Generating Realistic Data While Preserving Privacy
Generating Realistic Data While Preserving Privacy

Abstract: 

Individual-level data is very valuable to researchers, as it allows for arbitrary analyses. However, the value of individual-level data must be balanced against the privacy concerns of individuals who appear in data sets.

Traditional approaches to protecting privacy, such as reporting summary statistics or adding noise directly to the data, can throw away more information than necessary and may not even protect privacy. In this talk, I discuss an alternative approach: generating synthetic data sets that preserve relevant statistical properties of input data while also providing privacy guarantees for individuals who appear in the data.

I begin with a high-level introduction to differential privacy, a mathematical framework for analyzing and proving privacy guarantees. I introduce the notion of generative adversarial networks (GANs), which are used to create the synthetic data, and I illustrate how GANs are trained with a toy example using handwritten digits. I explain a small modification to the procedure for training GANs that ensures differential privacy.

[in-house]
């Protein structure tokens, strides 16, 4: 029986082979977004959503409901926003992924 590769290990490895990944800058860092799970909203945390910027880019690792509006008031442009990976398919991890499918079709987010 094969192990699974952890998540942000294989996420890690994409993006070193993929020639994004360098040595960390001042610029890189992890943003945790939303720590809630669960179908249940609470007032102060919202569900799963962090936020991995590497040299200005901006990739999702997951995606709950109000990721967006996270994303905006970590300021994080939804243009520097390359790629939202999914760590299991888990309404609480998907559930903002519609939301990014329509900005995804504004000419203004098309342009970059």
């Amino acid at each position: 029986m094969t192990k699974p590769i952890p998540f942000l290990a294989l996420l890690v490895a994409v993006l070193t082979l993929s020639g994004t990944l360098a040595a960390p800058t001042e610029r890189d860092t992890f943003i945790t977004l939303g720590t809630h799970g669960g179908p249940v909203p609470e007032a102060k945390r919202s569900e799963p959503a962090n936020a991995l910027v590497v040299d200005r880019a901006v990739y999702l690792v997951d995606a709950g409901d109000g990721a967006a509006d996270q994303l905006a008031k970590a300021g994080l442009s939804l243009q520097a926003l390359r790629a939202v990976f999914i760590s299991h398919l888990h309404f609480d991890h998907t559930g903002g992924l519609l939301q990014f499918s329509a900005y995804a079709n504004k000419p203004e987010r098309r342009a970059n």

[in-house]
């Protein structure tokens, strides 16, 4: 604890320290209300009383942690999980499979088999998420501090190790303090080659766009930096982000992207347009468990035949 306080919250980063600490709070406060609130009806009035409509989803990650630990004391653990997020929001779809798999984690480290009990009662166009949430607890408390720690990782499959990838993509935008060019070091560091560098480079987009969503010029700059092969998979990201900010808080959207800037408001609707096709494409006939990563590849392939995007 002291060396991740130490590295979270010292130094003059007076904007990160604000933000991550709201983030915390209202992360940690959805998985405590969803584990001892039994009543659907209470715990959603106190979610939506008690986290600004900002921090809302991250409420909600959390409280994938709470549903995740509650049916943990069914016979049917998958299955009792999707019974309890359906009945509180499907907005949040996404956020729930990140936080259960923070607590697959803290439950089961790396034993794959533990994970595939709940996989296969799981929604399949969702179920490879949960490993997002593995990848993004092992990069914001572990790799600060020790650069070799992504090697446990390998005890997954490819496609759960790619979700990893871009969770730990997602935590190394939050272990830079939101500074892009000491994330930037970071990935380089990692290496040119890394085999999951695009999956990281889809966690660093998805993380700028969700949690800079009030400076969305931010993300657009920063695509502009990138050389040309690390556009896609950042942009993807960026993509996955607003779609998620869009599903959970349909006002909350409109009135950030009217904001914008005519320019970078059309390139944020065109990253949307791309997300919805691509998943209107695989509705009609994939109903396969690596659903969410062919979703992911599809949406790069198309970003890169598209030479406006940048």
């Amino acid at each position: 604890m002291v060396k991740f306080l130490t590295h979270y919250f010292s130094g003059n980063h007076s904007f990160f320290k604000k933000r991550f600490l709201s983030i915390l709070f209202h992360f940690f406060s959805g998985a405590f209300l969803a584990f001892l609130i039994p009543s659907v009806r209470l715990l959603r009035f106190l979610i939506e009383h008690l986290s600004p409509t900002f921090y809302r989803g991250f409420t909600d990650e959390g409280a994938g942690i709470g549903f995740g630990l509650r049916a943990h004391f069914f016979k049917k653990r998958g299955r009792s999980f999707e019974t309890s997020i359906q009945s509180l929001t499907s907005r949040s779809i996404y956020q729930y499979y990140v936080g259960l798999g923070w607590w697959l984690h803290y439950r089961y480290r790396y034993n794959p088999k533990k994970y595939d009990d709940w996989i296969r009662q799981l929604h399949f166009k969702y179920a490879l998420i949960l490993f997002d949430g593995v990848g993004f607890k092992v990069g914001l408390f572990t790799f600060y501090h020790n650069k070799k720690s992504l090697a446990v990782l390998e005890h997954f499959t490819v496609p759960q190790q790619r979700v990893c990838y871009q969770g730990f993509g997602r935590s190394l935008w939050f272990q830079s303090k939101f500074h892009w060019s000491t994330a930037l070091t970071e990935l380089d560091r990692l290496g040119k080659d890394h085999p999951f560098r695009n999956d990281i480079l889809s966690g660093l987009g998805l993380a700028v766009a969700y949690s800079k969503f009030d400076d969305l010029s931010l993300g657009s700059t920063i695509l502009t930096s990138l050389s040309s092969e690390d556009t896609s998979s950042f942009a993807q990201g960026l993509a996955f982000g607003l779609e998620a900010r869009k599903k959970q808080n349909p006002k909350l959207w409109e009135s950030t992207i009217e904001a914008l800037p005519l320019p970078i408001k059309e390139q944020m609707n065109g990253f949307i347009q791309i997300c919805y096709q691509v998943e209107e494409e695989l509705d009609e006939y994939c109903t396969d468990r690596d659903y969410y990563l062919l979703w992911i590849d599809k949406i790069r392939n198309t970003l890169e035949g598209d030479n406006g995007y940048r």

I offer an implementation of a differentially private generative adversarial network (DPWGAN) using PyTorch. To illustrate how this method works, I apply the DPWGAN to ACS PUMS data, a collection of individual-level from the U.S. Census Bureau. I show that the DPWGAN models correlations in the data, and that cross tabs on the synthetic data are close to those in the original data. The PyTorch code is available and open source.

Participants will come away with an understanding of the basics of differential privacy and generative adversarial networks, as well as the ability to apply the DPWGAN code to their own data sets.

Bio: 

Joshua Falk is a data scientist at Civis Analytics, where he focuses on improving survey methodology and infrastructure, making pipelines more robust, and causal inference. Prior to Civis, he studied linguistics and statistics at the University of Chicago. Joshua also contributes to data analysis and visualizations at the South Side Weekly.